Australian Coastal Safaris satisfies a fascination with marine wildlife and a love of fresh seafood on journeys along the eyre peninsula.
Story By Don Fuchs
As soon as the boat drops anchor, a substantial portion of the inhabitants of tiny Jones Island come to greet it. Visitors donned in wetsuit, mask and snorkel enter the shallow waters off the island and participate in the welcome ritual. It is an exhilarating dance, but whatever the swimmers do, they do it better. No wonder, as they are Australian sea lions – wild, playful and completely at home in the Southern Ocean. Swimming with the sea lions off Jones Island, at the entrance of Baird Bay, is an unforgettable experience. Baird Bay is the only place on the planet – besides the Galápagos Islands, perhaps – where you can interact with these fascinating marine mammals. Baird Bay lies on the western side of South Australia’s Eyre Peninsula, a large triangle of land that projects into the cold waters of the Southern Ocean, and a place of many secrets. Even today, when almost every part of Australia is explored, there are surprises here. The Eyre Peninsula is a relative newcomer on the long list of famous and unique places to visit in Australia. Luckily David Doudle offers a glimpse of this hidden gem in a fascinating five-day itinerary. “Bringing the world to mine” is the motto of David’s company, Australian Coastal Safaris. His world – or “backyard” as he calls it – is the Eyre Peninsula or, more specifically, its pristine coastal landscapes. David grew up on a 1600-hectare farm that backs onto a wild stretch of coast with towering limestone cliffs, sweeping beaches and vast dune systems. The fourth generation of a farming family, David spent 20 years working the land – that is, when he wasn’t exploring the coast or fishing its rich waters. Now he introduces visitors to this relatively untouched environment and a lifestyle he’s enjoyed since birth.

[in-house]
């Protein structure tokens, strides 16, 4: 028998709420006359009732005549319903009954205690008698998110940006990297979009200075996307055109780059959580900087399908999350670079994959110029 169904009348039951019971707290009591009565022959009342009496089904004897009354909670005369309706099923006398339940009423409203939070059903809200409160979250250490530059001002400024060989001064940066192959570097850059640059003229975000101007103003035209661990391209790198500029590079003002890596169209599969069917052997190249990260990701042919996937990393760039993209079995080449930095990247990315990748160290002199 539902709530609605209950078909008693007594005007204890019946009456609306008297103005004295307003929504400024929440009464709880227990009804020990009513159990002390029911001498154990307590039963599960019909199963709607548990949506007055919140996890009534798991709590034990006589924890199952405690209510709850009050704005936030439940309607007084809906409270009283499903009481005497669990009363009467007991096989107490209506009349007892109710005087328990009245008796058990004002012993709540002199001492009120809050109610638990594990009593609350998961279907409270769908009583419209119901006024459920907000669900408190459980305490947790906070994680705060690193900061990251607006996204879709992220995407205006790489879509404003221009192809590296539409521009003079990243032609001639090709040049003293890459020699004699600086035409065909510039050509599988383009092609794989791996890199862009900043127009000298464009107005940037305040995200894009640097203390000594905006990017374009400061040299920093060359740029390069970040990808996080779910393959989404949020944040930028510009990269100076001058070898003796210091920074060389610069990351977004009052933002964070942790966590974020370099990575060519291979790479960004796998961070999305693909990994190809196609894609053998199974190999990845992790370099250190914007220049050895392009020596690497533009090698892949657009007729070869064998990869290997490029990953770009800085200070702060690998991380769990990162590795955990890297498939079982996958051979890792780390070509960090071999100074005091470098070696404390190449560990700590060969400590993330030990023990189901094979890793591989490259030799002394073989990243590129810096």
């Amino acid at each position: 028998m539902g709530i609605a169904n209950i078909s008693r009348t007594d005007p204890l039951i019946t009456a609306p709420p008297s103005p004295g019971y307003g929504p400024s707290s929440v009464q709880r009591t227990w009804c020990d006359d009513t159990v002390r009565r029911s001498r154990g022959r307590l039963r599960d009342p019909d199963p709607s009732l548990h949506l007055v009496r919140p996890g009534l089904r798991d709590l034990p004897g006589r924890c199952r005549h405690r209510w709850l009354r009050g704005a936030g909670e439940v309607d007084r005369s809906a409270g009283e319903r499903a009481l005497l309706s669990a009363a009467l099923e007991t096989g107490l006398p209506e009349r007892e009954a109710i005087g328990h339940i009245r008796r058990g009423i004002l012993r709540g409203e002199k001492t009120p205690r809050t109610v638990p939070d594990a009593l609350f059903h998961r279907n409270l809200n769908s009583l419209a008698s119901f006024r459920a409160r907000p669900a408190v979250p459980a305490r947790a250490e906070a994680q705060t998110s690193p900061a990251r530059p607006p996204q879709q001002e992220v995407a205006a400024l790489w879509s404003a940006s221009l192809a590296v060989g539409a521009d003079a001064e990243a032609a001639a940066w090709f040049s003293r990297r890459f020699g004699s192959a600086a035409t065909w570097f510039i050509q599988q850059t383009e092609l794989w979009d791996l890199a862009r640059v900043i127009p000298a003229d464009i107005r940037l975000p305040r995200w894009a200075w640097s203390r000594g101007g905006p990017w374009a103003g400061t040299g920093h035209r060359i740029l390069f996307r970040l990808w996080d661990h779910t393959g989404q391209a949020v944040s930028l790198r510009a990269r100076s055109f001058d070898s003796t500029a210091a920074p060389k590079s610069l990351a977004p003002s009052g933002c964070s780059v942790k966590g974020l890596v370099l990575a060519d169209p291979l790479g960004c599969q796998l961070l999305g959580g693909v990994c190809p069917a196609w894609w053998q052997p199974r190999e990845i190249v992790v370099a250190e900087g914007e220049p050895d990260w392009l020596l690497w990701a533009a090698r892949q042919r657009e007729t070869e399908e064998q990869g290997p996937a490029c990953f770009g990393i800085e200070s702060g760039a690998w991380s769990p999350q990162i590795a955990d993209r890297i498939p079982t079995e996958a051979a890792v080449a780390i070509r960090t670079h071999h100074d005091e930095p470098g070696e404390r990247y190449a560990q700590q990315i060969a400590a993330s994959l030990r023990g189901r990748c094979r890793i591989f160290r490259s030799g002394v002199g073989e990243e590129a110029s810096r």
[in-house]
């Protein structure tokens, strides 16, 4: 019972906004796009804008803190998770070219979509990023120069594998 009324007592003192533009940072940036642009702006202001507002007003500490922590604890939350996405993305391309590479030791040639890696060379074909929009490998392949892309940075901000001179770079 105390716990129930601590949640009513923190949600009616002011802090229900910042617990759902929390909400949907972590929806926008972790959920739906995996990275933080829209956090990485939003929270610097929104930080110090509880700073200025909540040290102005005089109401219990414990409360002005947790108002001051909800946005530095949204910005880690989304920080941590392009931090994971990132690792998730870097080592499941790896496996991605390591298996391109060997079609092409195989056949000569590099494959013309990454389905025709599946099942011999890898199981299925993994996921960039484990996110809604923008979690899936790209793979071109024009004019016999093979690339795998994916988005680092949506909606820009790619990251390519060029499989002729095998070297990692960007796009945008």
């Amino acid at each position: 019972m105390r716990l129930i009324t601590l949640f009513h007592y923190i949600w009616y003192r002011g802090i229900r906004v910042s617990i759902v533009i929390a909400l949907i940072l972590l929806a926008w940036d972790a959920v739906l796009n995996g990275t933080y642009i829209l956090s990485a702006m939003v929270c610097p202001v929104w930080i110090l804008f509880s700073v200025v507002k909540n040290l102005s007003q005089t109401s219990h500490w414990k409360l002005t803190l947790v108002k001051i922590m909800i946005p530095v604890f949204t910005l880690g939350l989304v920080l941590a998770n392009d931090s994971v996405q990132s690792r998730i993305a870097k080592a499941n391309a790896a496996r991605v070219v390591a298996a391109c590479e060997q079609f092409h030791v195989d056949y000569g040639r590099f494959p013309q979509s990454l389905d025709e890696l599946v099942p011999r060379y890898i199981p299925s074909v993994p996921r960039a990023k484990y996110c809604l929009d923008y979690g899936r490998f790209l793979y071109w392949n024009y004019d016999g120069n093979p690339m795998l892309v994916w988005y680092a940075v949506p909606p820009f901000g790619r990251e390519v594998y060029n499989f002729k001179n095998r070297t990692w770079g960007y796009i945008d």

This story excerpt is from Issue #62
Outback Magazine: Dec/Jan 2009